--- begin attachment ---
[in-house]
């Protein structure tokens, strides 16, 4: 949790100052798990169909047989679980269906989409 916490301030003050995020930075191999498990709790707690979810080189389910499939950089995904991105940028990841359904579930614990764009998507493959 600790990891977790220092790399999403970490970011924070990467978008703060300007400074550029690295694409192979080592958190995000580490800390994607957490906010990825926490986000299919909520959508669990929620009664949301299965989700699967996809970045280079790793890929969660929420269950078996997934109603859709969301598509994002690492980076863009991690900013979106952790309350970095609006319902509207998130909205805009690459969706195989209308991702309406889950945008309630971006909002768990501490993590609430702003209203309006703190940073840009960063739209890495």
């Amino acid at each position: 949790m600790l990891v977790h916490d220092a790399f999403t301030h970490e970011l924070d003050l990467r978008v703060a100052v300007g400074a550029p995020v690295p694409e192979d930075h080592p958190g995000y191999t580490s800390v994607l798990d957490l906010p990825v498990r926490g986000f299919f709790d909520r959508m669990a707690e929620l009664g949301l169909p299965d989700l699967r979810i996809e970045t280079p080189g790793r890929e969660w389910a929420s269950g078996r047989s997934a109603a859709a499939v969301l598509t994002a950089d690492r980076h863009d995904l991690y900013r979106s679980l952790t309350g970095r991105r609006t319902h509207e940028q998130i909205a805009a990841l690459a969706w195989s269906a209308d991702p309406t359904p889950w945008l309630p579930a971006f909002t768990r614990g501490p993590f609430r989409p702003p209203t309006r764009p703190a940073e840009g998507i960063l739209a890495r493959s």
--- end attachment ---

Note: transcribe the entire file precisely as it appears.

[in-house]
């Protein structure tokens, strides 16, 4: 949790100052798990169909047989679980269906989409 916490301030003050995020930075191999498990709790707690979810080189389910499939950089995904991105940028990841359904579930614990764009998507493959 600790990891977790220092790399999403970490970011924070990467978008703060300007400074550029690295694409192979080592958190995000580490800390994607957490906010990825926490986000299919909520959508669990929620009664949301299965989700699967996809970045280079790793890929969660929420269950078996997934109603859709969301598509994002690492980076863009991690900013979106952790309350970095609006319902509207998130909205805009690459969706195989209308991702309406889950945008309630971006909002768990501490993590609430702003209203309006703190940073840009960063739209890495």
């Amino acid at each position: 949790m600790l990891v977790h916490d220092a790399f999403t301030h970490e970011l924070d003050l990467r978008v703060a100052v300007g400074a550029p995020v690295p694409e192979d930075h080592p958190g995000y191999t580490s800390v994607l798990d957490l906010p990825v498990r926490g986000f299919f709790d909520r959508m669990a707690e929620l009664g949301l169909p299965d989700l699967r979810i996809e970045t280079p080189g790793r890929e969660w389910a929420s269950g078996r047989s997934a109603a859709a499939v969301l598509t994002a950089d690492r980076h863009d995904l991690y900013r979106s679980l952790t309350g970095r991105r609006t319902h509207e940028q998130i909205a805009a990841l690459a969706w195989s269906a209308d991702p309406t359904p889950w945008l309630p579930a971006f909002t768990r614990g501490p993590f609430r989409p702003p209203t309006r764009p703190a940073e840009g998507i960063l739209a890495r493959s």